Boonslick Regional Planning Commission (BCRP)
Following the devastating Midwest floods of 1993, Missouri’s Boonslick Regional Planning Commission (BRPC) established itself as a leader in innovative disaster recovery strategies by successfully relocating two communities – Rhineland and Winfield – out of harm’s way. In 2008, when flash floods tore through the village of Silex, MO, the BRPC again stepped in to organize the recovery process and ensure a safe and dry future for the village’s residents through a voluntary buyout and relocation program.
In each of these communities, the BRPC worked closely with local leaders and community members to present residents with the best option available given each town’s unique challenges. As the first town to be moved by the BRPC, Rhineland was an improbable success story. The BRPC pieced together funding from HUD’s Community Development Block Grant Program (CDBG), FEMA’s hazard mitigation grant program (HMGP), the Missouri Housing Development Commission, local city bonds, and other available sources to purchase land on a hilltop just north of town and assist community members with relocation. Of the 52 homes in Rhineland, 32 of the structures were cleaned, repaired, and physically moved up onto the hill. Most property owners whose building was beyond repair, including 17 of the 18 local businesses, followed suit and elected to use their buyout money to rebuild on plots within the new, flood-protected community. Once complete, Rhineland was the first community in Missouri to move all of its residents out of the floodplain.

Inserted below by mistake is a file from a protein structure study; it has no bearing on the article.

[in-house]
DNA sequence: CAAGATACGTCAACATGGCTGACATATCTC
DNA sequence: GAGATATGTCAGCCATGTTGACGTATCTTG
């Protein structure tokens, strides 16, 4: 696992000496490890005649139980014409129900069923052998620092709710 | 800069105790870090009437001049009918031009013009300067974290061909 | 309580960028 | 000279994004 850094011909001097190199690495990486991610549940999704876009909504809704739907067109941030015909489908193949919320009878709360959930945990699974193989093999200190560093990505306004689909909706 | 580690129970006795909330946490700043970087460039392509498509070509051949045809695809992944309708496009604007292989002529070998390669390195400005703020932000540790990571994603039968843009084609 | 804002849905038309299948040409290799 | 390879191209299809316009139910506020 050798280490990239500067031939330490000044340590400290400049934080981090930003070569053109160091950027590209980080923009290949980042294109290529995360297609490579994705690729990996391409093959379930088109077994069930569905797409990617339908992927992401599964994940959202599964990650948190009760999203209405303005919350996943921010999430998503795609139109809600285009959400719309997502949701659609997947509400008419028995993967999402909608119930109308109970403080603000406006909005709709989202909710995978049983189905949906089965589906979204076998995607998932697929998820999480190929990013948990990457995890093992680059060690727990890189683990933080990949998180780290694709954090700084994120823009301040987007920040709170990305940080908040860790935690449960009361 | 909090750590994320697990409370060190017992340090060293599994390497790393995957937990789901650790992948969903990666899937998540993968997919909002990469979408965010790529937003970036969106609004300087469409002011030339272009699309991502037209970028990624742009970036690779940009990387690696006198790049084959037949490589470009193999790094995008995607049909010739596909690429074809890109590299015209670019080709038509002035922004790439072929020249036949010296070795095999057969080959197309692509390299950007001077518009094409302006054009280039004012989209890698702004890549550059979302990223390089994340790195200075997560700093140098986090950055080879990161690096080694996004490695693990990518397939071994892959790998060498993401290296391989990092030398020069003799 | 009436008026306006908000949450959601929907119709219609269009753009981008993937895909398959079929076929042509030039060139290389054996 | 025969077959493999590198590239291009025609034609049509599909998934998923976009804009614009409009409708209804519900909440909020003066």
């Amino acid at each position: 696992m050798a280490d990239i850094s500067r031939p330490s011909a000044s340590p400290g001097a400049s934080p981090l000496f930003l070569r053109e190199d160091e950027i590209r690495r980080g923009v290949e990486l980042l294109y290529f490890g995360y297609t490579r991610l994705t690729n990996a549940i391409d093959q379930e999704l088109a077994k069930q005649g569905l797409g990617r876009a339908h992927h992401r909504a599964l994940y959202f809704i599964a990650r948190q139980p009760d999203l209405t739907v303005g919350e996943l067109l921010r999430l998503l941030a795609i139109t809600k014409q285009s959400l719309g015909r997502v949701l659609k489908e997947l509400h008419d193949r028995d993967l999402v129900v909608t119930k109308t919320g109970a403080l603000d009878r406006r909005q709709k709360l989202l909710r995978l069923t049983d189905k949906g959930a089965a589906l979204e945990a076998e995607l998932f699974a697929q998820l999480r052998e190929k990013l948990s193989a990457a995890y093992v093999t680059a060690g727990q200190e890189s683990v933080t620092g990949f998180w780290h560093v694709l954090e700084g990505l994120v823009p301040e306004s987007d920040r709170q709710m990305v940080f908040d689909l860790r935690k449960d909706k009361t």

In both Winfield and Silex, the BRPC followed a similar plan of action, using their expertise and long-standing relationships to stitch together multiple funding sources to provide buyouts and a safer plot of land for residents in a new community beyond the reach of dangerous floodwaters. Throughout this process, BRPC staff worked with individual homeowners to navigate the complexities of moving loans and mortgages, while also offering help for other unmet needs that arose throughout the relocation process.
In each of these projects, less than 5% of property owners who took the buyout left the community. Steve Etcher, former Executive Director of BRPC, attributed this success to the sense of community that already existed within these towns, recounting that “these people lived together, worked together, and had already established their own sense of identity. [The BRPC] simply helped them keep that intact.” And although the BRCP is still pursuing funding for demolition of vacated properties in Silex, both Rhineland and Winfield have redeveloped their floodplain with recreational facilities and open space that provide a local amenity while mitigating the risk of future floods.
Key Strategies for Success:
Listen to the wishes of the community you are working with – buyouts and relocation projects are strictly voluntary. Regional planning organizations do not have the authority to force people from their homes, so you must listen to what the community is asking for and work with them to achieve their goals.
Be prepared to offer individual assistance that extends beyond your normal area of expertise – part of the reason that BCRP experienced such overwhelming success was that they worked with individual property owners to transfer mortgages, settle insurance disputes, and handle other complications that arose throughout the buyout and relocation process.
“Moving Out of Harm’s Way: Strategies for Community Relocation.” Boonslick Regional Planning Commission, 2013.
Personal Communication with Steve Etcher, September 14, 2014
This case study was written by Lexie Albe, Community and Economic Resilience Fellow.